MY IDEAL BOOK FOR FATHER'S DAY
Father's Day. The oft-forgotten lesser sibling to Mother's Day. But in the spirit of not forgetting fathers, I decided to ask some of our authors, who are also fathers, which book they wish they were receiving this father's day:
John Gwynne, bestselling author of The Faithful and the Fallen fantasy series
I'm going to be a cheeky dad and ask for two Father's Day book pressies! Waterloo, by Bernard Cornwell. Because I love history, because Waterloo is a battle that changed the world, and because it's Bernard Cornwell! And Darth Vader and Son, by Jeffrey Brown. Because - Geek-Fix combined with chuckles, what's not to like :)
Waterloo by Bernard Cornwell
Adam Nevill, author of Apartment 16, The Ritual and the upcoming Lost Girl (among others)
I would like the novels written for children about the Carey family. A family of adventurers who served in many military campaigns throughout British history. I read them as a boy and they inspired my interest in history. But I cannot remember the author's name or any evidence online that they even existed. If they never existed and were a figment of my imagination, I'd like Tomato Cane instead, by the late and great Nigel Kneale. I've never even seen a copy.
Adrian Tchaikovsky, author of the Shadows of the Apt series, Guns of the Dawn and Children of Time:
I can’t say a particular book. I’m a compulsive book buyer anyway. If there was a specific book I knew I wanted, I’d have it. But . . . being more serious than is my wont for these things: a book that would tell me what was going on in [my son's] head. That would be the holy grail of books. A book, the choosing of which would somehow give me a key to what he thinks and why he does things, written in a language I understand.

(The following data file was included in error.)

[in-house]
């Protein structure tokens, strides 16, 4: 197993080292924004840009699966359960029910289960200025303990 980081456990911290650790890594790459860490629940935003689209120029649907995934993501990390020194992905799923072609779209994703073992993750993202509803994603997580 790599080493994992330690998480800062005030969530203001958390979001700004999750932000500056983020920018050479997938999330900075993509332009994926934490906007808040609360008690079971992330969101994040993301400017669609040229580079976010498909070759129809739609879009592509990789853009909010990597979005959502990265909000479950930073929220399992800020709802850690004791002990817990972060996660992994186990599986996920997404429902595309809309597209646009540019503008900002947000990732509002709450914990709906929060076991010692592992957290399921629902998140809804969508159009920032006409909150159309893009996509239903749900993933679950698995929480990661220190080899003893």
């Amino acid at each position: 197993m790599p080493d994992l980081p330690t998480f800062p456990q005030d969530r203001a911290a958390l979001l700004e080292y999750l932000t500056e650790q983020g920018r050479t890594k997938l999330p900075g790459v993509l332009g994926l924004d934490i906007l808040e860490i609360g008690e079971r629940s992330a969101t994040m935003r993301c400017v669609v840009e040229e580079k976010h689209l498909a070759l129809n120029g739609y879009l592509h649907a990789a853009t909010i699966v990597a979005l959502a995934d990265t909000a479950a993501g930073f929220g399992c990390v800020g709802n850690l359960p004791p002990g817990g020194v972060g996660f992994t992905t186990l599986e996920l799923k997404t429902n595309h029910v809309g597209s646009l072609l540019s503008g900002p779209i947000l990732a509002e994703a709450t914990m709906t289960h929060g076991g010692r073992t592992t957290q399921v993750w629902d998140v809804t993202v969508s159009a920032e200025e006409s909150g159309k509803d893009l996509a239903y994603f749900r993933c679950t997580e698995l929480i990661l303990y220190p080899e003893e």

Louis Greenberg, one half of S. L. Grey (with Sarah Lotz) and co-author of locked-room thriller, Under Ground
Nick Harkaway's Tigerman caught me exactly where I am, yearning for escape and familiarity all at once. It's a style-straddling story about the taciturn walls and bridges between men and boys and how they decay. For Fathers' Day I'd love an hour or two to read more of it with a cup of coffee in the winter sun on my verandah while the children play peaceably at my feet. Chances are, though, I'll be engaged in some hard-fought matches of Premier League trumps, and that'll be just perfect too.
Tigerman by Nick Harkaway
Paul Cornell, author of London Falling and The Severed Streets:
Our little Tom is unlikely to have the wherewithal to pop out to the bookshop this Sunday, being two, but if he did, and if I didn't already have it, I'd love to get John Cowper Powys' A Glastonbury Romance, which is psychedelic, unhinged and deeply British. It goes well with tea and cake and a summer day.